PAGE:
Wednesday, 3 October 2007

Stretched Video and Nonsquare Pixels

As you might remember from a previous post I've been playing around with the new iPlayer service from the BBC. This is a great service allowing you to catch up on TV you missed in the last 7 days. The available content is limited to stuff the BBC has the distribution rights for, but even so I can still watch a lot of TV this way. Also it gives access to regional programming so I can watch things that are only broadcast on BBC Scotland or BBC Wales which I couldn't have watched before. Basically I'm a fan! This post, however, isn't about the iPlayer but rather about some weird behaviour I came across while using it and a solution.

The programmes available through the iPlayer are provided as Windows Media Video (WMV) files. The current version is encoding the programmes using a technique known as nonsquare pixels. Computer images are usually encoded with square pixels, i.e. the sampling rate is the same horizontally as it is vertically. With nonsquare pixels there tends to higher sampling in the vertical dimension. This means that if you look closely, the picture looks like a brick wall rather than a square grid of pixels. In WMV files this is achieved (I think) by stretching the image to be encoded so that it fits the square grid and then when it is played back squashing the square pixels back to their intended shape. The files from the iPlayer have a pixel aspect ratio of 16/11 which means that each pixel is about half as high as it is wide.

Assuming the pixel aspect ratio is correctly encoded in the video files (for those interested in the technical details there are two metadata entries AspectRatioX and AspectRatioY that specify the values used to squash the square pixels) then the file should play back as intended. If the pixel aspect ratio values are missing (which I have seen in a few cases) then the effect is similar to that seen when widescreen (16:9) content is stretched to fill a traditional (4:3) TV screen -- everyone looks tall and thin. If you are seeing this problem and you think it might be missing metadata then you can use the WMVARChanger tool to add the metadata entries to the file. Missing metadata is a rare occurrence yet it seems that a number of people still see stretched content.

I'd heard a number of people complaining that files they were trying to watch were stretched and unwatchable, yet I knew that there was no problem with the files themselves as I'd also downloaded the same programmes and watched them without issue. At this point I started to try watching files encoded with nonsquare pixels on as many different computers using as many different versions of Windows Media Player as I could find. Fortunately this is quite straightforward for anyone to do as Microsoft kindly provides a number of different nonsquare pixel test files. In all but one instance the file played back correctly and looked as it does in the first image below. But in one case I got stretched content as you can see in the second image.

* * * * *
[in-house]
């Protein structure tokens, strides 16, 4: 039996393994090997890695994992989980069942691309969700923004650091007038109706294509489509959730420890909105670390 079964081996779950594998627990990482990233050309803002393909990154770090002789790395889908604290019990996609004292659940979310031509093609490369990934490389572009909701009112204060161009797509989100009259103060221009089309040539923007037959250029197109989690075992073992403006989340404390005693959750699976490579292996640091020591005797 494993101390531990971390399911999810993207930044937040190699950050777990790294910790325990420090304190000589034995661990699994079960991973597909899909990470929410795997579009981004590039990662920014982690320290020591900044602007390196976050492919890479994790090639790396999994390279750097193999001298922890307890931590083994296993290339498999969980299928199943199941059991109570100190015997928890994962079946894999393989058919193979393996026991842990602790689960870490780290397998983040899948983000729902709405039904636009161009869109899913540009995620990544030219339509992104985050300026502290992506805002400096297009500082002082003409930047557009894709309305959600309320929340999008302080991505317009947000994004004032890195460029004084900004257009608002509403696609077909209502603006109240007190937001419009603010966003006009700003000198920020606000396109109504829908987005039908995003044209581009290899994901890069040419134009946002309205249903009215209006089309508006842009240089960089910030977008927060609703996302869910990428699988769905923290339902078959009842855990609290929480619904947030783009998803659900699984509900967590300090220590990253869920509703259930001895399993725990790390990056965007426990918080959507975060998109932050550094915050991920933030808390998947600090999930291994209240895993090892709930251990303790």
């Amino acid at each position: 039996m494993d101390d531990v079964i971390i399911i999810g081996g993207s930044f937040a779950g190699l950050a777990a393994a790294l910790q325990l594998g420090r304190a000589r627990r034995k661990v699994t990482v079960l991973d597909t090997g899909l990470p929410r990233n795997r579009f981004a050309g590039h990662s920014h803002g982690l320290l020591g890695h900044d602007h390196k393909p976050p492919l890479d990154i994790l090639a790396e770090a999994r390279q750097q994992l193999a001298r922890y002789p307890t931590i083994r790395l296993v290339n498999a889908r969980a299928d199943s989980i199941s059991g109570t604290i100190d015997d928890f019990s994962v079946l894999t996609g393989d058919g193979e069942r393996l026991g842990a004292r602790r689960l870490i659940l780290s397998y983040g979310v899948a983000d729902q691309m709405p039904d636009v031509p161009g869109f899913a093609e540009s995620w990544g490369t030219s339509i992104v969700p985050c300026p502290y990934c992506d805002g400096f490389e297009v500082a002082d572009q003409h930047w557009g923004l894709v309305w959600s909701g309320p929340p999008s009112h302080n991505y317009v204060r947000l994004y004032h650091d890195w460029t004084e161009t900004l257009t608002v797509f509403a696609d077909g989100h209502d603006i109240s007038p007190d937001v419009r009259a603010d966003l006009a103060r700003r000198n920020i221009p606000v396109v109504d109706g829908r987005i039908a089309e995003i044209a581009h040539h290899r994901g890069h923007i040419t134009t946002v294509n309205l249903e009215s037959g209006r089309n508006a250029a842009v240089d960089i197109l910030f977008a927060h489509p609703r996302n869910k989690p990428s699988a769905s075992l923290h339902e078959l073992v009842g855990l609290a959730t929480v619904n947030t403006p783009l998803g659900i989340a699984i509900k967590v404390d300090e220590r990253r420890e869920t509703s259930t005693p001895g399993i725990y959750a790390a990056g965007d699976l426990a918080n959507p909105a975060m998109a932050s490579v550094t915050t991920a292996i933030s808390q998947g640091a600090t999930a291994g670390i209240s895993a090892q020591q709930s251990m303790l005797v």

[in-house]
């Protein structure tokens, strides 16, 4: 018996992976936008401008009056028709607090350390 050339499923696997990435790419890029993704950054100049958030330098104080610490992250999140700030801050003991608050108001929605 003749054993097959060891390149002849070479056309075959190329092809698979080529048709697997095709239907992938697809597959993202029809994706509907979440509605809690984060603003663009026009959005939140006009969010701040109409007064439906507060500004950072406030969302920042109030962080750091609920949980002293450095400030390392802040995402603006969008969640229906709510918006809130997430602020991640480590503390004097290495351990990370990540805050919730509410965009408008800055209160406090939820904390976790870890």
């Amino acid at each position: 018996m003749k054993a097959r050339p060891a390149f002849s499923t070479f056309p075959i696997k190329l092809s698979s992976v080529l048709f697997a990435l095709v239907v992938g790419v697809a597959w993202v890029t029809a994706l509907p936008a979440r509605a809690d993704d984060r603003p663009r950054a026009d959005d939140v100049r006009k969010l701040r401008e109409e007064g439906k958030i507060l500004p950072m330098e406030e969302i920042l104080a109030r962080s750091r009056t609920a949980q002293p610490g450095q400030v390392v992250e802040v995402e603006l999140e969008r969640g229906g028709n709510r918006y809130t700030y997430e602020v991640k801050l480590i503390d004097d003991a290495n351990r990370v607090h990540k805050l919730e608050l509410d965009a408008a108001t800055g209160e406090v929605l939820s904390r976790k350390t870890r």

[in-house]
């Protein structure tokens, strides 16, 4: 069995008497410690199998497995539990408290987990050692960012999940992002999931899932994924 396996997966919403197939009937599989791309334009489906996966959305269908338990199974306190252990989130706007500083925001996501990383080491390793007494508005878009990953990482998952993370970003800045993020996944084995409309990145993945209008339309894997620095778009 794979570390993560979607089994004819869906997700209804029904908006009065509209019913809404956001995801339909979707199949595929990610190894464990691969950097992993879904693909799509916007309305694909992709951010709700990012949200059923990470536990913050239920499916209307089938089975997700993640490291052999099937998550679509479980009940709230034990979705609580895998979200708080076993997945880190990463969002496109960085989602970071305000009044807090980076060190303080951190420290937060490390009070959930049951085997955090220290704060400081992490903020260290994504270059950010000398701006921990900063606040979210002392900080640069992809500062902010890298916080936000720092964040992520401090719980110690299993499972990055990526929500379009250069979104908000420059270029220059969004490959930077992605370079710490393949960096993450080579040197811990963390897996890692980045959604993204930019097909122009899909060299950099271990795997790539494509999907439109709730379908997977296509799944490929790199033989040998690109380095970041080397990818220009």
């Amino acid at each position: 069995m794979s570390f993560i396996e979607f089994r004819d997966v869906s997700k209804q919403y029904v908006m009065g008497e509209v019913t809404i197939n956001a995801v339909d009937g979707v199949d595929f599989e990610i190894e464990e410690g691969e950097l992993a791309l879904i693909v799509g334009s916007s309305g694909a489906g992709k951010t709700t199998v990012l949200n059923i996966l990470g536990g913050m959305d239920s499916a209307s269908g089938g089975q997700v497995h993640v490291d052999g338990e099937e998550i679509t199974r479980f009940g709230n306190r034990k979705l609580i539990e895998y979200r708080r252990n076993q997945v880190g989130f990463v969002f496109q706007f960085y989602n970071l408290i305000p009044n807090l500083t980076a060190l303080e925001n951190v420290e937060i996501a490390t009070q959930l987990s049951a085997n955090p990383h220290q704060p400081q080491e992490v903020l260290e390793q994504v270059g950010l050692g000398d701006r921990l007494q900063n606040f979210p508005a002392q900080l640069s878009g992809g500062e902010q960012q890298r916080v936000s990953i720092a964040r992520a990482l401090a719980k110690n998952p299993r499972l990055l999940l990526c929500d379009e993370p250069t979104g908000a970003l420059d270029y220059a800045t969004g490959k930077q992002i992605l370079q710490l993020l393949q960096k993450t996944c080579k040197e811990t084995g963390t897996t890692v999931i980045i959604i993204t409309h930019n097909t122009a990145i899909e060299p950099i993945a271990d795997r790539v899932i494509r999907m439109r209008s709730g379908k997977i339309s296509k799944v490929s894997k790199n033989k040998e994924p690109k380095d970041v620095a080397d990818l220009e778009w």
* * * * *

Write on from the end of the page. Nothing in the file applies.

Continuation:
Given that the white shapes are meant to be perfect circles you can see that the first image is fine, whereas the second image is stretched vertically distorting the image. Now I don't know exactly why the problem occurs but I do know the culprit and how to fix it.

It turns out that when the problem occurs disabling video acceleration (via the Performance tab of the Windows Media Player Options dialog box) fixes the problem and the file is played back at the right size. In fact you don't have to fully disable video acceleration just disabling the "Use video mixing renderer" in the advanced options seems to do the trick. I'm assuming that the problem is actually the video driver, that is either ignoring the pixel aspect ratio settings or is simply unable to display nonsquare pixels. Either way at least there is a (albeit nasty) solution.

If you really want to reproduce the problem yourself then you can. It turns out that the video acceleration provided by Microsoft Virtual PC suffers from the problem. So if you setup a Windows XP virtual machine and then try the sample files you will see that it does not behave correctly (tested with a standard Windows XP and SP2 installation).

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